When Olson first posted Foothills Before the Mountain — which, like all his releases, is available name-your-price from the Across Tundras and T.G. Olson combined Bandcamp page — I speculated that perhaps the fuller sound was itself the foothills and the mountain before it/them was the prospect of a new album from Across Tundras, whose last long-player, Electric Relics (review here), came out four years ago. Having dug further into Foothills Before the Mountain, I’m not sure I still feel that way. It’s certainly not impossible that’s Olson‘s intent, that this record should be a transition back into actually functioning as part of a complete-band lineup, but it seems more likely that the mountain in question here is creativity itself, and that, like all works in one way or another, these songs are telling the story of their own making even as their execution expands and in some ways redefines the scope of their creator’s aesthetic. I won’t guess at what Olson will do next, as to do so would simply be an opportunity to be wrong, but as much development as he’s shown as a singer-songwriter over the last several years, Foothills Before the Mountain feels like a crucial forward step for and from him, and whatever it leads to can only benefit from the lessons to be gleaned in its tracks.

T.G. Olson, Foothills Before the Mountain (2017)

Across Tundras on Thee Facebooks

Across Tundras/T.G. Olson on Bandcamp

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T.G. Olson Releases New Album Foothills Before the Mountain

Posted in Whathaveyou on March 22nd, 2017 by JJ Koczan

T.G. Olson of Across Tundras steps away from the acoustic drone folk of his recent solo work with his latest album, Foothills Before the Mountain, and it doesn’t take long for one to notice the change. In addition to layers of acoustic and electric guitar, flutes, organ, vocals, tambourine, and so on, the opening title-track has a rhythmic heft and — wait for it — drums! It’s much more of a full-band vibe this time out, and it may indeed be that the mountain whose foothills we’re standing in is the much-awaited next offering from Across Tundras. If that’s the case, Olson is effectively drawing the line sonically in that direction here, as cuts like “Dying on the Silver Screen” and “What’s Mine” have that inimitable combination of swing and Americana ramble that has become the hallmark of Across Tundras‘ style.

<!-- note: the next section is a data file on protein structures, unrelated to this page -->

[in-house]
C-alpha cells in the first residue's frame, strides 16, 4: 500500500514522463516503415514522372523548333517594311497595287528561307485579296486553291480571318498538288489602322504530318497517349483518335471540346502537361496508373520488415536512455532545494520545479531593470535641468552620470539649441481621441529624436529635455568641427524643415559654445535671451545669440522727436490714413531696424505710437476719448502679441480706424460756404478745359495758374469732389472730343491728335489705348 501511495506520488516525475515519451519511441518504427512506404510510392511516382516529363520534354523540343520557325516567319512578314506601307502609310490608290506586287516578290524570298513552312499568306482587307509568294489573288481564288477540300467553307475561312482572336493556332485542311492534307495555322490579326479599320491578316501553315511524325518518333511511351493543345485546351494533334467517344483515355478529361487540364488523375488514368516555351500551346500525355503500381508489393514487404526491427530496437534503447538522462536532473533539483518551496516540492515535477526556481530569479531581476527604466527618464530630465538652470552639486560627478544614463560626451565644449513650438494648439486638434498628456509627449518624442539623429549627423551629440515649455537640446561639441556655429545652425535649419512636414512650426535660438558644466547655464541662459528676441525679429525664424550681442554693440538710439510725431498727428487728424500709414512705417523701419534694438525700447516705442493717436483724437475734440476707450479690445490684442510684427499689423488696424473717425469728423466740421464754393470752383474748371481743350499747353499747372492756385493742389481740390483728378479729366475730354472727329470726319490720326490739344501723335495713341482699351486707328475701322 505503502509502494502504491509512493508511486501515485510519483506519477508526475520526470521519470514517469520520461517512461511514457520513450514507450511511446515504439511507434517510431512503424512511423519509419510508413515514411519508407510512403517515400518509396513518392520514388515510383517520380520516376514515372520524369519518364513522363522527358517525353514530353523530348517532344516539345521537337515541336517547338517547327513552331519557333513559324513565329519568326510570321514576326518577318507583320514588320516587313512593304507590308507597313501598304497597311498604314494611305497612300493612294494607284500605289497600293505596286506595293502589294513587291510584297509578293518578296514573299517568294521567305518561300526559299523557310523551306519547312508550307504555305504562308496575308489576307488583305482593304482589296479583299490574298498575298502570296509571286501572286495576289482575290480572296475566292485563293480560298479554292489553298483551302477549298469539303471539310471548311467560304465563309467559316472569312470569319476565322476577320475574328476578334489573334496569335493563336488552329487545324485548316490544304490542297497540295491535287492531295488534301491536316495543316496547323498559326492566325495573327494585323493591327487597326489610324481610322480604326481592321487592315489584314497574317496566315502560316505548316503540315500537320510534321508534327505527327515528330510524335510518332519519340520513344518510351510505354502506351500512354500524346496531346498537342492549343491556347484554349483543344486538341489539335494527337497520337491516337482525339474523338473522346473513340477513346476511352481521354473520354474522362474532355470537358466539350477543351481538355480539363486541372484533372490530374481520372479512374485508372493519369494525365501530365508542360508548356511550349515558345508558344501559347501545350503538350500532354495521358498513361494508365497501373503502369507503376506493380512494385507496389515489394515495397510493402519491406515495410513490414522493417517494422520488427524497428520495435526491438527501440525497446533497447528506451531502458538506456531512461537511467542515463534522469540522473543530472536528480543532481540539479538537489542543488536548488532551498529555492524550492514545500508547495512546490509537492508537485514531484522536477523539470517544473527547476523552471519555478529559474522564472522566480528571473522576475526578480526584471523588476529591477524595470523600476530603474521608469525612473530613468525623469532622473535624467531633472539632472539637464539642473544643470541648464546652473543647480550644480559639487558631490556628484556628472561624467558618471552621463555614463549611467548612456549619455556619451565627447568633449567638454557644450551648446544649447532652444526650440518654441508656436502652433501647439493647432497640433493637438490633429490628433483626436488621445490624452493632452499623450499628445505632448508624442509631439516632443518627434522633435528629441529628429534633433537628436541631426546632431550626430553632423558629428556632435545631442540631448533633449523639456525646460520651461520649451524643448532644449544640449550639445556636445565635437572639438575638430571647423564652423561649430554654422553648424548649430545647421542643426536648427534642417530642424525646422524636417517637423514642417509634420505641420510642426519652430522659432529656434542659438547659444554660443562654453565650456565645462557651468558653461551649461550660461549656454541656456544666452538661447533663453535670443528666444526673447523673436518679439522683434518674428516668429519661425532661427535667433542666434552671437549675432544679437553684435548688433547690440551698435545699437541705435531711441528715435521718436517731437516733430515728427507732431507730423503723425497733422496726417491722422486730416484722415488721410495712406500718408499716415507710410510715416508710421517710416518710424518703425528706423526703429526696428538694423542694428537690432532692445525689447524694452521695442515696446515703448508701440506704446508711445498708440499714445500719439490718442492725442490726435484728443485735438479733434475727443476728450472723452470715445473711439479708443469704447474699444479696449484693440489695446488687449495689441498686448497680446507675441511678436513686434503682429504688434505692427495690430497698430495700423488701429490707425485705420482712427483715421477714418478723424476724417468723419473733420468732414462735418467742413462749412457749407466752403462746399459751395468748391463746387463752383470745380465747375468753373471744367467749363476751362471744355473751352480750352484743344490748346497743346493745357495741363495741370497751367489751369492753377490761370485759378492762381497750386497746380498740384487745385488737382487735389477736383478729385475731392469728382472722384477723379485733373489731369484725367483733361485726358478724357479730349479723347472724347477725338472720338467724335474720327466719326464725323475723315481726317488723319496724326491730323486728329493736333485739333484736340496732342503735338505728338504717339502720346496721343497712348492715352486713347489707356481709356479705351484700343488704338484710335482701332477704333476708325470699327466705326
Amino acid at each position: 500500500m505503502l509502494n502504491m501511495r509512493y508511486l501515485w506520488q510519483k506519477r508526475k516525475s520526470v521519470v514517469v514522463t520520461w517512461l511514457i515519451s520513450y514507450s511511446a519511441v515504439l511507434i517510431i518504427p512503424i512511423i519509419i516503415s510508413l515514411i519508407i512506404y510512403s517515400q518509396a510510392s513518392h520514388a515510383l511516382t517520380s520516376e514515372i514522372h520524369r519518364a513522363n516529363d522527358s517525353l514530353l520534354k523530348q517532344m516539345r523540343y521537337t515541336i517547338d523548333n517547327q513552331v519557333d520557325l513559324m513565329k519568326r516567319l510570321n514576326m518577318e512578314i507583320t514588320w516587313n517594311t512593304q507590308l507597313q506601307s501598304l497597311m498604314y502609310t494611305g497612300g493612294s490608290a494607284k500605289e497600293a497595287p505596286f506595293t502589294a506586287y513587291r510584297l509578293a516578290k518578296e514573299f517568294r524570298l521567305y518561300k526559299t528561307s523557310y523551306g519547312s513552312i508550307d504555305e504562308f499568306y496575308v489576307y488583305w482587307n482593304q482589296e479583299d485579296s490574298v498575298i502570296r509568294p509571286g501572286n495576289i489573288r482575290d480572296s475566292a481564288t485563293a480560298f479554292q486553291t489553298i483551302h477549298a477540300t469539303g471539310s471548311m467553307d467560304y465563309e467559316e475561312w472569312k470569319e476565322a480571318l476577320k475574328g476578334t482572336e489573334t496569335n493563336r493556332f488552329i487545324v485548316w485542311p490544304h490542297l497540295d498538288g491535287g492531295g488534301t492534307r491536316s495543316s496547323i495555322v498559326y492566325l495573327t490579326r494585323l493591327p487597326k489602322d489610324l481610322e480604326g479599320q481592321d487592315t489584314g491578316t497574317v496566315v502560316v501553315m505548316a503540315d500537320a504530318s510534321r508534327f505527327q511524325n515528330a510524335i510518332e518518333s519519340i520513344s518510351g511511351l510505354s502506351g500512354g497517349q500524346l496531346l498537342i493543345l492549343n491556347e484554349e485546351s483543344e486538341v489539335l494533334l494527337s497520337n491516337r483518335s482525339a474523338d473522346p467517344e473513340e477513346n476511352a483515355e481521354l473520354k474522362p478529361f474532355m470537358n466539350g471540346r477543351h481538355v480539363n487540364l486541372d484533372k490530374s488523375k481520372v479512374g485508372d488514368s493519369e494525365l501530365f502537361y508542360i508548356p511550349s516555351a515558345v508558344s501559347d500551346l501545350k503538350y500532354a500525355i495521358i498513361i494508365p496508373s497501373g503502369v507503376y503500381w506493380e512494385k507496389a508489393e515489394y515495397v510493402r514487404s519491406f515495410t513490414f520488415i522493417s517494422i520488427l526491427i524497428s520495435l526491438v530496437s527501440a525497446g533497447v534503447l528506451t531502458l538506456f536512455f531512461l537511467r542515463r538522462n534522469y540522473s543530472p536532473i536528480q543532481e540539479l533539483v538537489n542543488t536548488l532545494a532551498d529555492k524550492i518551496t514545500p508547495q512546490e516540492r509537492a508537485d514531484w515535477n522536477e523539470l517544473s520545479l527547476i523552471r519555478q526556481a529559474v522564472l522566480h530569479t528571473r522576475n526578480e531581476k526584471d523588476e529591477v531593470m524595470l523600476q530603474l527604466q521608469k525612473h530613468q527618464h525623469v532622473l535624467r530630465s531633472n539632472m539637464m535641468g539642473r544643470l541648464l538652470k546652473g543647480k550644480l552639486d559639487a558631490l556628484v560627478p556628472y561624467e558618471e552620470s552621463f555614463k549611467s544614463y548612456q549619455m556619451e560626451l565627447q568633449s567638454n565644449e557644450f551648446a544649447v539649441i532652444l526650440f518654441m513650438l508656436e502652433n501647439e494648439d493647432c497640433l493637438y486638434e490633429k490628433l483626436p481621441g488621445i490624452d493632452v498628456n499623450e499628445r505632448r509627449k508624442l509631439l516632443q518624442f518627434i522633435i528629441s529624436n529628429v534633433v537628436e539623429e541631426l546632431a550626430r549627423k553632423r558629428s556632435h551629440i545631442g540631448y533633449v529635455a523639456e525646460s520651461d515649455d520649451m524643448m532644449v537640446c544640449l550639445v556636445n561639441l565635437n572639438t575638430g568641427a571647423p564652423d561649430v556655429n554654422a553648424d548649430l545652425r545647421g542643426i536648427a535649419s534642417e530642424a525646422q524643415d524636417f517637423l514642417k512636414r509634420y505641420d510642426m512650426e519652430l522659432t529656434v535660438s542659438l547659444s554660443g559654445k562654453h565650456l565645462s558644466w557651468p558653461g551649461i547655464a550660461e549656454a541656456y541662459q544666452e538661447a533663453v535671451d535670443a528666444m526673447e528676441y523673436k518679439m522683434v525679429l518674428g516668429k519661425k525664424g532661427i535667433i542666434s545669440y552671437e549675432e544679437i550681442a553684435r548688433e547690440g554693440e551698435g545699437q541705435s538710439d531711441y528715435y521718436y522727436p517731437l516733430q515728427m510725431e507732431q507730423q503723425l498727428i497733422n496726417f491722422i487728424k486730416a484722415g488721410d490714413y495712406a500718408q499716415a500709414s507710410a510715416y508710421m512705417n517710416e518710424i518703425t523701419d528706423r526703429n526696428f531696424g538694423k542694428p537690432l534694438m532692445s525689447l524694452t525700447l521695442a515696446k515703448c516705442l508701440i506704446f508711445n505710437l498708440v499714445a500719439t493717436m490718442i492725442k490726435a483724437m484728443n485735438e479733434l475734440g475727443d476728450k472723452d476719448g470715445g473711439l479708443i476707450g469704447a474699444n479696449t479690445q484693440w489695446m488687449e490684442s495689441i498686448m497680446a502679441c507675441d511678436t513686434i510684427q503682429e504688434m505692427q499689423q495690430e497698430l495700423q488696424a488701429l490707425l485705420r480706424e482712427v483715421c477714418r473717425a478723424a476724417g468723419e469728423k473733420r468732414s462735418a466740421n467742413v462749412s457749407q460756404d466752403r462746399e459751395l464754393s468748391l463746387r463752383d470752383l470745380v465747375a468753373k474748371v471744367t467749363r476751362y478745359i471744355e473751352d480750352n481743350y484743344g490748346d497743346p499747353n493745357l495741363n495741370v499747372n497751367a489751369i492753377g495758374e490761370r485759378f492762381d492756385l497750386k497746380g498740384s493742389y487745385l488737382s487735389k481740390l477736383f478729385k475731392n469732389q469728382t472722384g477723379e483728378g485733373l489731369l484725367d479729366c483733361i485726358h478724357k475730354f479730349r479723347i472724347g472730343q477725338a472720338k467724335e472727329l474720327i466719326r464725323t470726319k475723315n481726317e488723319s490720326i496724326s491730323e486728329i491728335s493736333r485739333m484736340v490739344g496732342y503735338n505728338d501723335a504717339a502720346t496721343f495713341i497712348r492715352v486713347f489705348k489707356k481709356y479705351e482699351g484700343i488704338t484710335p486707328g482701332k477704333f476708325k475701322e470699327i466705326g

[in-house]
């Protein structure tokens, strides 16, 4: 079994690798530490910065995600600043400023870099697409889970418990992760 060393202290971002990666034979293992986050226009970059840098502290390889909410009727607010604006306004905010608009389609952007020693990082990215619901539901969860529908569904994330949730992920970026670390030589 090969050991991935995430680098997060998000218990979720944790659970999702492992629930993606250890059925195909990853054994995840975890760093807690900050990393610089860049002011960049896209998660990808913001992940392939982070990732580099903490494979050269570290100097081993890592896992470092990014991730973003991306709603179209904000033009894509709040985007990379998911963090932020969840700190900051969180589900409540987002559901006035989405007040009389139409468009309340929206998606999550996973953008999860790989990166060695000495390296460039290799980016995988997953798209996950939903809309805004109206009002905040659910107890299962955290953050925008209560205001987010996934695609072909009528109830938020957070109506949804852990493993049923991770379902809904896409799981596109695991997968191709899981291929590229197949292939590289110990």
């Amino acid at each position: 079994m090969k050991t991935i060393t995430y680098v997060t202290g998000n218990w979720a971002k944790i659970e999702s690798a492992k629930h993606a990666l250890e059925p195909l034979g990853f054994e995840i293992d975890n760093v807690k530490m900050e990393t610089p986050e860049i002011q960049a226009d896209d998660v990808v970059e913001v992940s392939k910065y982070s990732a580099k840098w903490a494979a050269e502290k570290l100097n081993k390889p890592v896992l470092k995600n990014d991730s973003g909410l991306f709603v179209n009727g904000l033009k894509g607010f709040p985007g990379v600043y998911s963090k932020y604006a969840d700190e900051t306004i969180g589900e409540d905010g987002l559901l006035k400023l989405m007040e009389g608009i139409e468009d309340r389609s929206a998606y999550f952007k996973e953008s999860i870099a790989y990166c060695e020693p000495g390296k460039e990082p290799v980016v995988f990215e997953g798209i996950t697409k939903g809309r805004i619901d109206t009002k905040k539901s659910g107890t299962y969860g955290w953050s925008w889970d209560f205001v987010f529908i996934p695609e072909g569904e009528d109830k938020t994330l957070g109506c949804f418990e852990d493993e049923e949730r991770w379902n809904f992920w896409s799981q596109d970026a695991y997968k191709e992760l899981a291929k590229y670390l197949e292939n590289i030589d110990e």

I’m going to review the Foothills Before the Mountain hopefully sometime in the next couple weeks, so I won’t say much more about it than that for now. Olson, however, was kind enough to offer some comment on its making, and as ever, the album’s been released as a name-your-price download on the Across Tundras/T.G. Olson Bandcamp, and you can stream it and get the files at the bottom of this post.

Dig it:

tg-olson-foothills-before-the-mountain

T.G. Olson – Foothills Before the Mountain

New album of heavy sounds available for free/name your price download!

Played, recorded, and mixed by T.G. Olson in the months of December 2016 through March 2017. All instrumentation played by T.G. Olson.

Tanner Olson on Foothills Before the Mountain:

After finishing La Violenza Naturale and really all the recent solo albums which leaned towards the lighter folk/country side and followed a similar formula, I just knew wanted to do something drastically different. I actually wrote these songs and recorded the basic structure on organ first… which I had never done before. I had no idea what they would turn into from the outset. As I started recording and building the tracks the sound took shape and it was somewhere in between Across Tundras and T.G. Olson along with weird ’90s and other random influences. It’s a bit different than previous albums… but what the hell, Across Tundras and my solo stuff are all over the place musically as is… so I guess it keeps up with that unpredictable and changing nature.

I also thought it would be a good little tide over until the new Across Tundras album finally sees the light of day, which will hopefully be later this year. The songs are written and demoed, just waiting for everyone involved who are currently scattered around the country to come together and start playing again!

Tracklisting:
1. Foothills Before the Mountain 04:47
2. Dying on the Silver Screen 04:53
3. No More Debts to Pay 05:37
4. A Stones Throw 05:01
5. Dust on the Wayside 05:02
6. Leader of the New Death 05:02
7. What’s Mine 04:43
8. From Where You Came 04:55
9. Cut Losses 04:21

https://www.facebook.com/AcrossTundrasBand/
https://acrosstundras.bandcamp.com/

T.G. Olson, Foothills Before the Mountain (2017)